Wind firms pay $135m each for offshore tracts

Interior Department called the auction a 'bidding bonanza'


THREE LEASE WINNERS have each agreed to pay $135 million to gain access to ocean tracts off the coast of Massachusetts where they may someday build commercial-scale wind energy installations.

The results of Thursday’s federal government auction of 390,000 acres were announced Friday by the Bureau of Ocean Energy Management.

The auction, which began at 9 a.m. Thursday, appears to have spilled into late Friday morning and the winners were Equinor Wind US, Mayflower Wind Energy LLC, and Vineyard Wind.

Vineyard Wind is already in the process of building an offshore wind farm in an area south of Martha’s Vineyard on a previously leased site.

The Department of Interior, which oversees the bureau, in a press release called the results a “BIDDING BONANZA!,” adding, “Trump Administration Smashes Record for Offshore Wind Auction with $405 Million in Winning Bids.”

“To anyone who doubted that our ambitious vision for energy dominance would not include renewables, today we put that rumor to rest,” Interior Secretary Ryan Zinke said in a statement. “With bold leadership, faster, streamlined environmental reviews, and a lot of hard work with our states and fishermen, we’ve given the wind industry the confidence to think and bid big.”

The American Wind Energy Association called it a “record-smashing auction,” noting the previous record for a single lease area was a $42.5 million bid from Equinor, which was then Statoil, in a 2016 lease auction in New York.

The lease prices reflect optimism within the industry about renewable energy development in the ocean, where power sector players will need to find common ground with the commercial fishing industry on access issues.

RENEW Northeast, a non-profit committed to uniting the renewable energy industry and environmental advocates, congratulated the lease winners and said in a statement that the lease areas “would be shared with boaters, the fishing industry and all those who currently enjoy use of our waters.”

“Today’s enormous investment of private capital demonstrates how offshore wind can provide energy on the scale needed to address winter energy reliability needs and reduce carbon emissions while creating thousands of high paying jobs,” said Francis Pullaro, executive director of RENEW Northeast.

Pullaro said the auction results also cast “further doubt on the wisdom of Massachusetts continuing to pursue a contract with Hydro-Quebec,” an effort that the state is forging ahead with under a 2016 renewable energy law. He said, “Despite the high cost of this imported electricity, it would only deliver power from old resources that Quebec is already selling to its other neighbors and that need no further support from Massachusetts ratepayers.”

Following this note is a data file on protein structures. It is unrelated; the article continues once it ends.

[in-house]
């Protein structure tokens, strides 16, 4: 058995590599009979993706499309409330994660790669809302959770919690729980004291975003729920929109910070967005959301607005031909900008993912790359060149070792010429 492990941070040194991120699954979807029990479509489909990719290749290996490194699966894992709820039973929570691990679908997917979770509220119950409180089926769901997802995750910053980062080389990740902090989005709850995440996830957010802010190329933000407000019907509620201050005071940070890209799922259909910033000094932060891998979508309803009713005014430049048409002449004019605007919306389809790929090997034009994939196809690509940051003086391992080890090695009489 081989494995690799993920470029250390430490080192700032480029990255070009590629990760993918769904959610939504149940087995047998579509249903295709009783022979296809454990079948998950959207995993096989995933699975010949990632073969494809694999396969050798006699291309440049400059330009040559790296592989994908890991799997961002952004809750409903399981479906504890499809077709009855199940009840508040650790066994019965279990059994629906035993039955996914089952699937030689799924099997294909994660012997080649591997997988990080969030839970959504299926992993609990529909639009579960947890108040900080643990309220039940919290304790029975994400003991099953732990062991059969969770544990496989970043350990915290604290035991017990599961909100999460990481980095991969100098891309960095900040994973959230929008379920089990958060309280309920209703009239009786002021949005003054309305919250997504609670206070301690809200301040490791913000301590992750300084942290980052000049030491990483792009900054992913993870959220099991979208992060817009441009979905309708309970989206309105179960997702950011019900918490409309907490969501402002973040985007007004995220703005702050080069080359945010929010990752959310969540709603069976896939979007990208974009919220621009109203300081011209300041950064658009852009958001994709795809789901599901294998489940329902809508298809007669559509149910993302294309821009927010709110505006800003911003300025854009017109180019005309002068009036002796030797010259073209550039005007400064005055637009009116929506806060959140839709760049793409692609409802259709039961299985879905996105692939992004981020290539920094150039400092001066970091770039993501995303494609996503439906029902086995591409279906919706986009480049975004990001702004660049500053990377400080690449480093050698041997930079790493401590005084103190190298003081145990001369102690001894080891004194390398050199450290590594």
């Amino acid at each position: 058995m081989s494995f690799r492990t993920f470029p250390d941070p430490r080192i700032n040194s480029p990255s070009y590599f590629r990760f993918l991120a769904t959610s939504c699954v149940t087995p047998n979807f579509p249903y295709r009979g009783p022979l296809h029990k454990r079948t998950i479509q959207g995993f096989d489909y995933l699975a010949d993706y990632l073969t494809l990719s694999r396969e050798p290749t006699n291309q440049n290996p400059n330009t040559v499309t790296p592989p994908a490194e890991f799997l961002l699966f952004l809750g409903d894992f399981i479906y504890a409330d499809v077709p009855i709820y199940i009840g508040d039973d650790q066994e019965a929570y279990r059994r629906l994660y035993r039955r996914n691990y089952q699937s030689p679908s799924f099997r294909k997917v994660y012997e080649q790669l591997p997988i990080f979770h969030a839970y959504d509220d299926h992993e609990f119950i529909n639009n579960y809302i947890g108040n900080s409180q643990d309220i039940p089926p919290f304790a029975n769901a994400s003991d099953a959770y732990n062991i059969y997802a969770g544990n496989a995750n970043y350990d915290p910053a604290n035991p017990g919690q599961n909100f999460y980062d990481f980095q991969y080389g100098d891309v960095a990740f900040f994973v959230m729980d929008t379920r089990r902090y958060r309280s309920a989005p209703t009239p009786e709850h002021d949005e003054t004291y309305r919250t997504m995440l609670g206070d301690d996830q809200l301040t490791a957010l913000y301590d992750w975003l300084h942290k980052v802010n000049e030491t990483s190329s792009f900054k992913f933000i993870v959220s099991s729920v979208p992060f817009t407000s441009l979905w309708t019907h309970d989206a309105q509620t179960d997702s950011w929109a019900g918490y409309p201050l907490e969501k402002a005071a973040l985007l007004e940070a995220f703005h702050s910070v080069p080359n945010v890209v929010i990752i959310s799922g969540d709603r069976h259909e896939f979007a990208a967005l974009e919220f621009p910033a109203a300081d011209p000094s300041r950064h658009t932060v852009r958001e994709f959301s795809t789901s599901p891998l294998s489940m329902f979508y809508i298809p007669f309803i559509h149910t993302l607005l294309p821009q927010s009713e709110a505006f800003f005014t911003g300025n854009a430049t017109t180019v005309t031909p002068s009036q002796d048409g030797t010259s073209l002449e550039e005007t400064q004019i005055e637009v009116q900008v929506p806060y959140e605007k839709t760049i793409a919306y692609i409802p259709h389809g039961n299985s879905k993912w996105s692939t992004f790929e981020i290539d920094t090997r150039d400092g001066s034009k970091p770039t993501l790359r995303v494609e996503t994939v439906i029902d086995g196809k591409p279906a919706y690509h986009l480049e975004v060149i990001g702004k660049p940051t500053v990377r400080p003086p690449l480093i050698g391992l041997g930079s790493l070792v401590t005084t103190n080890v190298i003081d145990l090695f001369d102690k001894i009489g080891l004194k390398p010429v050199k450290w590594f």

Equinor on Friday secured a lease on an area known as OCS-A 0520, a 128,811 acre site. The OCS stands for Outer Continental Shelf.

“We are excited to have secured this attractive opportunity, Equinor’s second offshore wind lease in the United States,” Christer af Geijerstam, president of Equinor Wind US, said in a statement. “This acquisition complements our existing position on the US East Coast and gives us a foothold to engage in the Massachusetts and wider New England market, a region notable for its strong commitment to offshore wind.”

In December 2016, Equinor won the federal lease auction of an 80,000-acre site south of New York and east of New Jersey, where the company is developing projects for offshore-wind markets in both states.

Equinor, which serves more than 1 million European homes with wind power from four projects in the United Kingdom and Germany, estimates its U.S. offshore wind portfolio now has the potential to power more than 2 million homes.

Anbaric, a company dedicated to developing renewable energy infrastructure, said Friday that the auction prices “hold great promise to help keep the Commonwealth a leader in U.S. offshore wind.”

In a statement, Edward Krapels, the CEO of Anbaric, said the “greatly expanded geography for harnessing offshore energy also underscores the need for a separate, shared transmission system to minimize environmental impacts while building a new industry and delivering renewable energy at the lowest possible cost.”

According to the interior department, the following companies participated in the lease sale: Cobra Industrial Services, Inc.; East Wind, LLC; EC&R Development, LLC; EDF Renewables Development, Inc.; Equinor Wind US, LLC; Innogy US Renewable Projects, LLC; Mayflower Wind Energy, LLC; Northeast Wind Energy, LLC; PNE WIND USA, Inc.; Vineyard Wind, LLC; and wpd offshore Alpha, LLC.

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The interior department reported that before the lease is executed, the Department of Justice and Federal Trade Commission will conduct an anti-competitiveness review of the auction, and the provisional winner will be required to pay the winning bid and provide financial assurance to BOEM.

The lease will have a preliminary term of one year, according to interior, during which the lessee may submit a site assessment plan to BOEM for approval. The plan will describe the facilities a lessee plans to install or deploy for the assessment of the wind resources and ocean conditions of its commercial lease area. Following approval of a site assessment plan, the lessee will then have four and a half years to submit a construction and operations plan to BOEM for approval.